How baboons keep healthy family boundaries

Finding love in a small isolated place can be tough when everyone is a familiar face, or when half the dating pool is already out because they're all close relatives.

The Norwegian wolf is extinct

There' s no longer any doubt—the wolves found in Norway and Sweden today are actually Finnish, according to extensive studies done on their genetic makeup. Humans wiped out Norway's original wolf population in the wild ...

Inbreeding detrimental for survival

Biologists have long known that inbreeding can be detrimental. Inbreeding results in less genetic variation, making species more vulnerable if changes occur that require them to adapt.

Genomics of Isle Royale wolves reveal impacts of inbreeding

A new paper explores the genetic signatures of a pair of wolves isolated on Isle Royale, a remote national park in Lake Superior. The pair are father-daughter and share the same mother. Such close inbreeding leads to genetic ...

Inbred organisms are more likely to develop tumours

Inbreeding could lead to increased rates of cancer, putting both humans and endangered animals at risk according to a review led by researchers at Deakin University's Centre for Integrative Ecology.

XX protection against age-related mutations

Researchers at the University of Valencia's Cavanilles Institute of Biodiversity and Evolutionary Biology have put the 'unguarded X hypothesis' to the test and confirmed that differences in lifespan between the sexes, a widespread ...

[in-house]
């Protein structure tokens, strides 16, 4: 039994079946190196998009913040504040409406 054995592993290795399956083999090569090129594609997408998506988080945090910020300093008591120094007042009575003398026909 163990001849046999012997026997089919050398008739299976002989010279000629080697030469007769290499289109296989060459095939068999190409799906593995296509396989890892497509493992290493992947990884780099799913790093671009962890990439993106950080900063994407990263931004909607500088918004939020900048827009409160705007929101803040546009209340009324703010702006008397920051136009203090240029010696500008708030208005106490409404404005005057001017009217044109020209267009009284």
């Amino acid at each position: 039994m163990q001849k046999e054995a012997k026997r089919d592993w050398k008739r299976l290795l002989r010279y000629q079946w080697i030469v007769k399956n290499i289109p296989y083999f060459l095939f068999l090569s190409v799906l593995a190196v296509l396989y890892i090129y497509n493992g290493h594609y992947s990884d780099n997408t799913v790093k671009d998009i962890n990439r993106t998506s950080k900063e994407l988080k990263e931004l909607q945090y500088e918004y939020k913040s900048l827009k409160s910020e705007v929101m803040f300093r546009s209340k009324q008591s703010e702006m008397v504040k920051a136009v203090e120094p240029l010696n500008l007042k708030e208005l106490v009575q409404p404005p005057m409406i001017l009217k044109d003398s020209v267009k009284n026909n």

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Inbreeding

Inbreeding is breeding between close relatives, whether plant or animal. If practiced repeatedly, it can lead to exposure of recessive, deleterious traits. This generally leads to a decreased fitness of a population, which is called inbreeding depression. Deleterious alleles causing inbreeding depression can subsequently be removed through culling. This is known as genetic purging.

Livestock breeders often practice inbreeding to "fix" desirable characteristics within a population. However, they must then cull unfit offspring, especially when trying to establish the new and desirable trait in their stock.

In plant breeding, inbred lines are used as stocks for the creation of hybrid lines to make use of the heterosis effect. Inbreeding in plants also occurs naturally in the form of self-pollination.

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